Today I want to talk about gender equality, as women’s rights to equality have been swept under the rug for decades and in some societies and communities, sadly, this is still the case.
The good news is this: it’s International Women’s Day on Sunday 8 March, the perfect opportunity to reflect on progress made, look back in time and celebrate acts of courage, perseverance and determination by ordinary women who’ve made an impact and inspired change in different ways.
Yes, we’re in 2020 and believe it or not, we’re still fighting for equality all over the globe!
Some girls in developing countries do not attend school and for some girls, they help out with household chores, look after younger siblings and sacrifice getting a good education, while boys in the family are given priority and a chance to go to school.
Just imagine what educating girls can do…
Educating girls reduces the rate of child marriage.
Educating girls promotes healthier and smaller families.
Educating girls improves wages and job prospects for women.
International Women’s Day focuses on the celebration and equality of women and here are some of the women who have helped us girls get to where we are today:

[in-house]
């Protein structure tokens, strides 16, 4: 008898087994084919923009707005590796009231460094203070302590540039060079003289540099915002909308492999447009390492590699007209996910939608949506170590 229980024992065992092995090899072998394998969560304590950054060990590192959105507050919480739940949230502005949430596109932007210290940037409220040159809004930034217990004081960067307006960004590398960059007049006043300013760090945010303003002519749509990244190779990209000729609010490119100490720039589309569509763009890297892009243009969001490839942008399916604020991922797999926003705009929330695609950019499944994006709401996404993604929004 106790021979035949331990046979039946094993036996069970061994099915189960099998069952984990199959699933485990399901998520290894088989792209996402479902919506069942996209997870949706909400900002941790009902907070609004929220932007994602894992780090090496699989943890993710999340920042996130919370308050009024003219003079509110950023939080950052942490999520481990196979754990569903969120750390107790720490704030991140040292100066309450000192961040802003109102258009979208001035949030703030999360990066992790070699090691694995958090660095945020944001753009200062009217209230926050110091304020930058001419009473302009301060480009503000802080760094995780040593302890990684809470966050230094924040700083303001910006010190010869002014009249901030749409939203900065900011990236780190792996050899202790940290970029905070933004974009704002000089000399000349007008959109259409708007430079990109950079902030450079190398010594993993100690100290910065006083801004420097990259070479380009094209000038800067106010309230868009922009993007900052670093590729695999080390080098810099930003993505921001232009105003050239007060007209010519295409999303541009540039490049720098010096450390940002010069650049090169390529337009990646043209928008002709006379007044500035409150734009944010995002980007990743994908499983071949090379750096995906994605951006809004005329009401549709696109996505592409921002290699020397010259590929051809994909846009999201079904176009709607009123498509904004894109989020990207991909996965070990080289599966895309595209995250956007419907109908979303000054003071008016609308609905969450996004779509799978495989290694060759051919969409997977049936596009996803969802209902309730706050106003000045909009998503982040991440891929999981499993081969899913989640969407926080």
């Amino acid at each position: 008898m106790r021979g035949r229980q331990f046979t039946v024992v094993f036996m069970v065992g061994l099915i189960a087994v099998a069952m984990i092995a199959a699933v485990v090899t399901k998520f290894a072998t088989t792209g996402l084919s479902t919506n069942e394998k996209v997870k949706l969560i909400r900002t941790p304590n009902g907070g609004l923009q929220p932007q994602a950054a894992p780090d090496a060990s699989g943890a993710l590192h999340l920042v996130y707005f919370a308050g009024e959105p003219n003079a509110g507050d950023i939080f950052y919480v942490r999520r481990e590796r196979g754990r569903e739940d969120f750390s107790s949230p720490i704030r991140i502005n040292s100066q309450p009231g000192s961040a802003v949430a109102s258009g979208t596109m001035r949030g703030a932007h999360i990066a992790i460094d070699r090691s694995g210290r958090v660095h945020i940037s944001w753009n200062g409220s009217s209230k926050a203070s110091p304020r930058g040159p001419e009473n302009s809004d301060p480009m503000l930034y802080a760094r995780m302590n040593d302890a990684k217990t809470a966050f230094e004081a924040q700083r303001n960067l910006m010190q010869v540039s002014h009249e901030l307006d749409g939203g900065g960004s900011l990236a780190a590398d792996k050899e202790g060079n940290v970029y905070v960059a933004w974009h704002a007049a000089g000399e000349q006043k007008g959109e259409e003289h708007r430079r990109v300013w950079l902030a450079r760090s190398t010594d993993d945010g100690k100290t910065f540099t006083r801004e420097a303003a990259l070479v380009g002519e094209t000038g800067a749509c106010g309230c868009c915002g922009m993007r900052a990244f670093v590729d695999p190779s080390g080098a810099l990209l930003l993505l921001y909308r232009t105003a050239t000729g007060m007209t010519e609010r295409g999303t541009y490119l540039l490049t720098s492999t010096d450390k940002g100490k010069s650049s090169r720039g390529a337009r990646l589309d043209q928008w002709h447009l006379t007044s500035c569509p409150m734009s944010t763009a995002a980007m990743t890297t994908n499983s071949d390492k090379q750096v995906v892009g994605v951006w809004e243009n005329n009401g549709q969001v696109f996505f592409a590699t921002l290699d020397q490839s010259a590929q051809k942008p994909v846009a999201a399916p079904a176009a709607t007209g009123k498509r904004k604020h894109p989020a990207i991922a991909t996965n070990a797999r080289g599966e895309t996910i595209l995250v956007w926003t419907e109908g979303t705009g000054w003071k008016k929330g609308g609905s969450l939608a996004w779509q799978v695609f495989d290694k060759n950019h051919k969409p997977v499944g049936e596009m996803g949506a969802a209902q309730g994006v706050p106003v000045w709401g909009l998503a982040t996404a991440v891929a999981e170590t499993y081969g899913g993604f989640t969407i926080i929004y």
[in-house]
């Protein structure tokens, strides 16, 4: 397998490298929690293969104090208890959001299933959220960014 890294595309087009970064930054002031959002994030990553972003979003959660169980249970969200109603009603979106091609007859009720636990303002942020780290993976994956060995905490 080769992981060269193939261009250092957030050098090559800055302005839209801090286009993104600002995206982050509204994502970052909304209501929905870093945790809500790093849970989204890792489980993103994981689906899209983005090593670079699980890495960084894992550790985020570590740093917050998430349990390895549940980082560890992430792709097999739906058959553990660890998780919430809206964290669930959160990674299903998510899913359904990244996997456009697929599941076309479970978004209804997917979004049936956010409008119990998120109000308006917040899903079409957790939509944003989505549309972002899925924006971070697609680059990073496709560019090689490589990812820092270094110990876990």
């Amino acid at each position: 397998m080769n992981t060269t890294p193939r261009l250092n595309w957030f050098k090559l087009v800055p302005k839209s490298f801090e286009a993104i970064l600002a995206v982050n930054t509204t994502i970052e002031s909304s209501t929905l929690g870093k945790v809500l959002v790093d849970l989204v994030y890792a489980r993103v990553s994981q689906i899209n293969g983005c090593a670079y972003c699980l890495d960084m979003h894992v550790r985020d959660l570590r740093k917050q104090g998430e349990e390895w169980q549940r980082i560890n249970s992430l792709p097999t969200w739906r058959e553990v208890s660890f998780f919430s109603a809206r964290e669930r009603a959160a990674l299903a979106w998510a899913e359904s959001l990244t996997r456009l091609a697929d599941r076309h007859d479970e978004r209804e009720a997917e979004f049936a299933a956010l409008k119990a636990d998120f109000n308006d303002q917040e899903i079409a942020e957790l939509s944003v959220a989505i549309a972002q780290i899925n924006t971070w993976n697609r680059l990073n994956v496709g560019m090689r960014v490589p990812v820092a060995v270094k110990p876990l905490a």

Florence Nightingale – a British nurse, cared for wounded soldiers during the time of the Crimean war (1853). She was an advocate for women’s rights in a time where women didn’t go to university or have professional careers but upheld more traditional roles.
Katherine Johnson – a black female space scientist and NASA mathematician who worked on early space missions with her mathematical mind. She inspired the film ‘Hidden Figures’ and upholds a legacy of excellence for breaking down social and racial barriers. Katherine died in February 2020 at the age of 101.
Michelle Obama – former First Lady of the United States and role model for girls and women around the world. She’s launched several education-based initiatives and continues to campaign for adolescent girls around the world to receive an education.
Malala Yousafzai – became an advocate for girls’ education and a women’s rights activist and survivor of a Taliban assassination attempt (2012) when she was just 15. She’s also the youngest person to receive a Nobel Peace Prize.
Mom – she’s last on this list but far from the least. She supports her daughter’s dreams, encourages her to believe and dares her to try. She’s a cheerleader and champion, an inspiration, she draws out the best and gives grace to see past the worst. She loves unconditionally, celebrates my wins and offers gentle words of wisdom and advice for my failings. She’s simply the best and mom, I salute you!
When we think about our roles in society and in different industries of work, men and women are judged differently. International Women’s Day started in 1911 so we’ve come a long way but we might still have a long way to go in the fight for gender equality. But the female pioneers above have shown us how women’s rights in society are already changing.
Thanks for reading and have a great weekend.